Altruistic marketing
By EDITOR Joel Dreyfuss REPORTER H. John Steinbreder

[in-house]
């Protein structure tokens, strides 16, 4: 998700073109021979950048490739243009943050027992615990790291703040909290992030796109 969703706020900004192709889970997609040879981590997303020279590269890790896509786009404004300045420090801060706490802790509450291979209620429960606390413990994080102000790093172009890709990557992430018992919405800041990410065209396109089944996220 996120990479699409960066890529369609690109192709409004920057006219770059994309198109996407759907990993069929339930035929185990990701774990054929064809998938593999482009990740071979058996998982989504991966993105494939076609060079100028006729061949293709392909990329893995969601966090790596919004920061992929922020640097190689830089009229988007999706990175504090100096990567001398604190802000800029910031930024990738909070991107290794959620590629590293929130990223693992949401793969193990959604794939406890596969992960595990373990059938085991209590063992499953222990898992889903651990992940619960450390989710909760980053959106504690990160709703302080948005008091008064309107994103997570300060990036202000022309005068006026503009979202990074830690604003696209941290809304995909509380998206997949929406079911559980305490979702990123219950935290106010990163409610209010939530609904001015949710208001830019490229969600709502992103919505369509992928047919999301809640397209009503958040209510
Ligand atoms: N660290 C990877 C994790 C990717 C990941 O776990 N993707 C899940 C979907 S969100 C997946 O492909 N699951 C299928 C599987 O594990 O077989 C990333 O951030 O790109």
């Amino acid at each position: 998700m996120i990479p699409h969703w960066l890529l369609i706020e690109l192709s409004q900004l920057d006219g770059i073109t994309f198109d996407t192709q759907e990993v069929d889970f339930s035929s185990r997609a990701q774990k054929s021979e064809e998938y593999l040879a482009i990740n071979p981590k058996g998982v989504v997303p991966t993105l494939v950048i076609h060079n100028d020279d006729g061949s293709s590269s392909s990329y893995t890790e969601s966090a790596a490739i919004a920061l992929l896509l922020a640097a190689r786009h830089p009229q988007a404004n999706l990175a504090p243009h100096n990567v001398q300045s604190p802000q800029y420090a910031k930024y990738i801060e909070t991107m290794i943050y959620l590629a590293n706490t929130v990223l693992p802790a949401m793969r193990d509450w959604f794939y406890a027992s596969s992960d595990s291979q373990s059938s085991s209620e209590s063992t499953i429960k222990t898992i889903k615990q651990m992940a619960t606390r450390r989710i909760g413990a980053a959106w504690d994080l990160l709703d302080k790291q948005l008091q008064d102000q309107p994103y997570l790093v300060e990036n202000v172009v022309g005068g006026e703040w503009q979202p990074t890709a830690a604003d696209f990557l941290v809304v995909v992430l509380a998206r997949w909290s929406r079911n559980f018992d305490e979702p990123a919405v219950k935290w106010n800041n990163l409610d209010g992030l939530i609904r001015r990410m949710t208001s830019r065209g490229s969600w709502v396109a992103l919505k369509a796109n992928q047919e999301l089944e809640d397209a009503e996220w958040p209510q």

(FORTUNE Magazine) – The scene could become a cliche: superstar musicians performing for a good cause. First came Live Aid and Band Aid against hunger in Ethiopia, then Farm Aid against financial distress in the grain belt. On May 25, 1986, six million to ten million people are supposed to clasp hands in a 4,000-mile human chain from New York to Los Angeles. The event, dubbed Hands Across America, is aimed at drawing attention to hunger and homelessness in the U.S. The organizer is Ken Kragen, 48, the president of USA for Africa, the organization that produced the best-selling record We Are the World and raised $50 million for African relief last summer. Kragen says he has enlisted singer Kenny Rogers, baseball's Pete Rose, and comedian Bill Cosby as co-chairs. He has also signed up his first corporate sponsor, Coca-Cola, and says he has pledges of support from McDonald's and American Express. Events like Farm Aid and Hands Across America have induced more companies to get involved in what Kragen calls cause-related market- ing, which can become the perfect marriage of corporate objectives with humanitarian concern. Kodak, PepsiCo, and AT&T were sponsors of Live Aid. Farm Aid drew the support of Chevrolet, Miller Brewing, Sears, and Quaker Oats. Companies donate money, provide services, or buy advertising on televised events. ''Causes are realizing that corporations can generate awareness, leverage, and results that would be very difficult for charities to accomplish on their own,'' says John Costello, senior vice president for sales and marketing at Pepsi-Cola USA.